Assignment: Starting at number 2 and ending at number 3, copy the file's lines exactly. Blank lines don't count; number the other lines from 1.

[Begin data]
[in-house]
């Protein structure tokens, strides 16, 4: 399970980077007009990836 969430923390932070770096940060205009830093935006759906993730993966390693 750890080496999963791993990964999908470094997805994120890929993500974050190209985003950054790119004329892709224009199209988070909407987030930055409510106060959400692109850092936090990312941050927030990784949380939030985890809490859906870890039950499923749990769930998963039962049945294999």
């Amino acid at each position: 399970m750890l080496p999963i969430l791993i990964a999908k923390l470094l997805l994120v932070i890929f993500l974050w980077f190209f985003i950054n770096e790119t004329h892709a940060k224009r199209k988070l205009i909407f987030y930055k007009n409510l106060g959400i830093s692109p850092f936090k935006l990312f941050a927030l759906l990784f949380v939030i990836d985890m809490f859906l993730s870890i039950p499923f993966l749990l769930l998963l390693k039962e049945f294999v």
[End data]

């Protein structure tokens, strides 16, 4: 399970980077007009990836 969430923390932070770096940060205009830093935006759906993730993966390693 750890080496999963791993990964999908470094997805994120890929993500974050190209985003950054790119004329892709224009199209988070909407987030930055409510106060959400692109850092936090990312941050927030990784949380939030985890809490859906870890039950499923749990769930998963039962049945294999």
């Amino acid at each position: 399970m750890l080496p999963i969430l791993i990964a999908k923390l470094l997805l994120v932070i890929f993500l974050w980077f190209f985003i950054n770096e790119t004329h892709a940060k224009r199209k988070l205009i909407f987030y930055k007009n409510l106060g959400i830093s692109p850092f936090k935006l990312f941050a927030l759906l990784f949380v939030i990836d985890m809490f859906l993730s870890i039950p499923f993966l749990l769930l998963l390693k039962e049945f294999v």